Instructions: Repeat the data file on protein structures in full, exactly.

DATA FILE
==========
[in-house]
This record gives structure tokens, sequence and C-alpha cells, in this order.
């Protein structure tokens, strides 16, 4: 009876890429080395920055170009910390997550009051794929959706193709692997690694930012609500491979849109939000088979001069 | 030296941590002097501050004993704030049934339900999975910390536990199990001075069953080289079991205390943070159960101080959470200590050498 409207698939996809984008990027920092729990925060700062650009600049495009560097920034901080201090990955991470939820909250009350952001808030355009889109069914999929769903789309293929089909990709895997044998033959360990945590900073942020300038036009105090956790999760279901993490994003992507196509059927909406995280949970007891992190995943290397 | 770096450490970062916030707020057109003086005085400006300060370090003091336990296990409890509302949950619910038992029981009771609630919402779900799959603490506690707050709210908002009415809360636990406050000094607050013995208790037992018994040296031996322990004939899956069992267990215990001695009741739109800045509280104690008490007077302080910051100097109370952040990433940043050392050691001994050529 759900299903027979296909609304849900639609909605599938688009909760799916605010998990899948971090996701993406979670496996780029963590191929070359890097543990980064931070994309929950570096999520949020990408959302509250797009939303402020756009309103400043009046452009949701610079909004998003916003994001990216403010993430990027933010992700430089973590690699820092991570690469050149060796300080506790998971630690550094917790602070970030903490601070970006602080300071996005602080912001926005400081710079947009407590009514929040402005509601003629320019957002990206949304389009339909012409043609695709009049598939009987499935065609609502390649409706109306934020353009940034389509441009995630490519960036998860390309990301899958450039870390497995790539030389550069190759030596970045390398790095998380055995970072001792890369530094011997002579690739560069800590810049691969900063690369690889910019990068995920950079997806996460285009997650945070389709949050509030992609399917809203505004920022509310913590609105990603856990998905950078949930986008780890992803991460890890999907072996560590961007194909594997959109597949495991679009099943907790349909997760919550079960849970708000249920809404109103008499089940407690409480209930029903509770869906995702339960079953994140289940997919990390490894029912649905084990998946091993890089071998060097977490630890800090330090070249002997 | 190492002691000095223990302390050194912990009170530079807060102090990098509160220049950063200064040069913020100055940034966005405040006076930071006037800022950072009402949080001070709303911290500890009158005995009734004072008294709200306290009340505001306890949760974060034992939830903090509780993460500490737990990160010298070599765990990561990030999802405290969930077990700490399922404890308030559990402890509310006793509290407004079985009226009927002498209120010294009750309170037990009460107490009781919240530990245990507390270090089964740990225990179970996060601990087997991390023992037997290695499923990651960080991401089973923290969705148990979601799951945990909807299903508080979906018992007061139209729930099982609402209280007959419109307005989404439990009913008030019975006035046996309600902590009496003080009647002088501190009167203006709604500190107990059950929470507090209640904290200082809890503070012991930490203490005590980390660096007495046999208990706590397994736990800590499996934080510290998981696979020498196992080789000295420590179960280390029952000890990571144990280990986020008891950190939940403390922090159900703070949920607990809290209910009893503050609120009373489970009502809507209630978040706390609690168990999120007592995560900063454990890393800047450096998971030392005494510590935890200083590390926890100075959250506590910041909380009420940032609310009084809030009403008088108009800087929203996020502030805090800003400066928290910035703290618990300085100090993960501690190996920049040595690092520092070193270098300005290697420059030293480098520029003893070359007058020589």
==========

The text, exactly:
[in-house]
This record gives structure tokens, sequence and C-alpha cells, in this order.
């Protein structure tokens, strides 16, 4: 009876890429080395920055170009910390997550009051794929959706193709692997690694930012609500491979849109939000088979001069 | 030296941590002097501050004993704030049934339900999975910390536990199990001075069953080289079991205390943070159960101080959470200590050498 409207698939996809984008990027920092729990925060700062650009600049495009560097920034901080201090990955991470939820909250009350952001808030355009889109069914999929769903789309293929089909990709895997044998033959360990945590900073942020300038036009105090956790999760279901993490994003992507196509059927909406995280949970007891992190995943290397 | 770096450490970062916030707020057109003086005085400006300060370090003091336990296990409890509302949950619910038992029981009771609630919402779900799959603490506690707050709210908002009415809360636990406050000094607050013995208790037992018994040296031996322990004939899956069992267990215990001695009741739109800045509280104690008490007077302080910051100097109370952040990433940043050392050691001994050529 759900299903027979296909609304849900639609909605599938688009909760799916605010998990899948971090996701993406979670496996780029963590191929070359890097543990980064931070994309929950570096999520949020990408959302509250797009939303402020756009309103400043009046452009949701610079909004998003916003994001990216403010993430990027933010992700430089973590690699820092991570690469050149060796300080506790998971630690550094917790602070970030903490601070970006602080300071996005602080912001926005400081710079947009407590009514929040402005509601003629320019957002990206949304389009339909012409043609695709009049598939009987499935065609609502390649409706109306934020353009940034389509441009995630490519960036998860390309990301899958450039870390497995790539030389550069190759030596970045390398790095998380055995970072001792890369530094011997002579690739560069800590810049691969900063690369690889910019990068995920950079997806996460285009997650945070389709949050509030992609399917809203505004920022509310913590609105990603856990998905950078949930986008780890992803991460890890999907072996560590961007194909594997959109597949495991679009099943907790349909997760919550079960849970708000249920809404109103008499089940407690409480209930029903509770869906995702339960079953994140289940997919990390490894029912649905084990998946091993890089071998060097977490630890800090330090070249002997 | 190492002691000095223990302390050194912990009170530079807060102090990098509160220049950063200064040069913020100055940034966005405040006076930071006037800022950072009402949080001070709303911290500890009158005995009734004072008294709200306290009340505001306890949760974060034992939830903090509780993460500490737990990160010298070599765990990561990030999802405290969930077990700490399922404890308030559990402890509310006793509290407004079985009226009927002498209120010294009750309170037990009460107490009781919240530990245990507390270090089964740990225990179970996060601990087997991390023992037997290695499923990651960080991401089973923290969705148990979601799951945990909807299903508080979906018992007061139209729930099982609402209280007959419109307005989404439990009913008030019975006035046996309600902590009496003080009647002088501190009167203006709604500190107990059950929470507090209640904290200082809890503070012991930490203490005590980390660096007495046999208990706590397994736990800590499996934080510290998981696979020498196992080789000295420590179960280390029952000890990571144990280990986020008891950190939940403390922090159900703070949920607990809290209910009893503050609120009373489970009502809507209630978040706390609690168990999120007592995560900063454990890393800047450096998971030392005494510590935890200083590390926890100075959250506590910041909380009420940032609310009084809030009403008088108009800087929203996020502030805090800003400066928290910035703290618990300085100090993960501690190996920049040595690092520092070193270098300005290697420059030293480098520029003893070359007058020589």